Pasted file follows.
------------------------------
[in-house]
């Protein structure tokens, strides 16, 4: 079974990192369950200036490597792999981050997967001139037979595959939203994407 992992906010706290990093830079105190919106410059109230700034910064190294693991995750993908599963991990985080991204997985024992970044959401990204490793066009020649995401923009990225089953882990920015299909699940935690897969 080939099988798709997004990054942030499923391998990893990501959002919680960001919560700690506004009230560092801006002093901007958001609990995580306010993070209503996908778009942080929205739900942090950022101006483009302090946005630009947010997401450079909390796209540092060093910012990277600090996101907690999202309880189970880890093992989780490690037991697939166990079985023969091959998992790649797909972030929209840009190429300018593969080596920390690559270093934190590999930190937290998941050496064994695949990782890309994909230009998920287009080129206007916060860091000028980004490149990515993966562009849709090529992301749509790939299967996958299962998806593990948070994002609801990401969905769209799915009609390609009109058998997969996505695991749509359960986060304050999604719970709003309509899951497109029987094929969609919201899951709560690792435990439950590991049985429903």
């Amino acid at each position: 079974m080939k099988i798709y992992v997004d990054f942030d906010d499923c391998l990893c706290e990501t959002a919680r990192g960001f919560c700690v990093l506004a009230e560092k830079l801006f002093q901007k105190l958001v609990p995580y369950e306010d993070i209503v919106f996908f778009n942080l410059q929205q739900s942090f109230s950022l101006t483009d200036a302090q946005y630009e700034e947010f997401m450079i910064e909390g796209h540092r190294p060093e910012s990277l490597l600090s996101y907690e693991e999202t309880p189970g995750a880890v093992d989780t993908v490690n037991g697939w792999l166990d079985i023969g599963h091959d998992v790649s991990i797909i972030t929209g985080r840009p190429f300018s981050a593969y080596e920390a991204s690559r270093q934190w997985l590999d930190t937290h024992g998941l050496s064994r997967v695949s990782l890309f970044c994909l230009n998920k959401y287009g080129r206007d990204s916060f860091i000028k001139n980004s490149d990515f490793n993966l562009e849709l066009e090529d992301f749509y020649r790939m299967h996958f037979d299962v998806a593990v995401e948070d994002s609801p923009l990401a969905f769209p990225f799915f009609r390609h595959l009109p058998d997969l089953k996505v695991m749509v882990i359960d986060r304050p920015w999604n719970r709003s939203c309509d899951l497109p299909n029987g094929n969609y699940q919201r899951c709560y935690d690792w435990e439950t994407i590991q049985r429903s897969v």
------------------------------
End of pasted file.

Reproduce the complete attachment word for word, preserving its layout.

[in-house]
């Protein structure tokens, strides 16, 4: 079974990192369950200036490597792999981050997967001139037979595959939203994407 992992906010706290990093830079105190919106410059109230700034910064190294693991995750993908599963991990985080991204997985024992970044959401990204490793066009020649995401923009990225089953882990920015299909699940935690897969 080939099988798709997004990054942030499923391998990893990501959002919680960001919560700690506004009230560092801006002093901007958001609990995580306010993070209503996908778009942080929205739900942090950022101006483009302090946005630009947010997401450079909390796209540092060093910012990277600090996101907690999202309880189970880890093992989780490690037991697939166990079985023969091959998992790649797909972030929209840009190429300018593969080596920390690559270093934190590999930190937290998941050496064994695949990782890309994909230009998920287009080129206007916060860091000028980004490149990515993966562009849709090529992301749509790939299967996958299962998806593990948070994002609801990401969905769209799915009609390609009109058998997969996505695991749509359960986060304050999604719970709003309509899951497109029987094929969609919201899951709560690792435990439950590991049985429903």
């Amino acid at each position: 079974m080939k099988i798709y992992v997004d990054f942030d906010d499923c391998l990893c706290e990501t959002a919680r990192g960001f919560c700690v990093l506004a009230e560092k830079l801006f002093q901007k105190l958001v609990p995580y369950e306010d993070i209503v919106f996908f778009n942080l410059q929205q739900s942090f109230s950022l101006t483009d200036a302090q946005y630009e700034e947010f997401m450079i910064e909390g796209h540092r190294p060093e910012s990277l490597l600090s996101y907690e693991e999202t309880p189970g995750a880890v093992d989780t993908v490690n037991g697939w792999l166990d079985i023969g599963h091959d998992v790649s991990i797909i972030t929209g985080r840009p190429f300018s981050a593969y080596e920390a991204s690559r270093q934190w997985l590999d930190t937290h024992g998941l050496s064994r997967v695949s990782l890309f970044c994909l230009n998920k959401y287009g080129r206007d990204s916060f860091i000028k001139n980004s490149d990515f490793n993966l562009e849709l066009e090529d992301f749509y020649r790939m299967h996958f037979d299962v998806a593990v995401e948070d994002s609801p923009l990401a969905f769209p990225f799915f009609r390609h595959l009109p058998d997969l089953k996505v695991m749509v882990i359960d986060r304050p920015w999604n719970r709003s939203c309509d899951l497109p299909n029987g094929n969609y699940q919201r899951c709560y935690d690792w435990e439950t994407i590991q049985r429903s897969v």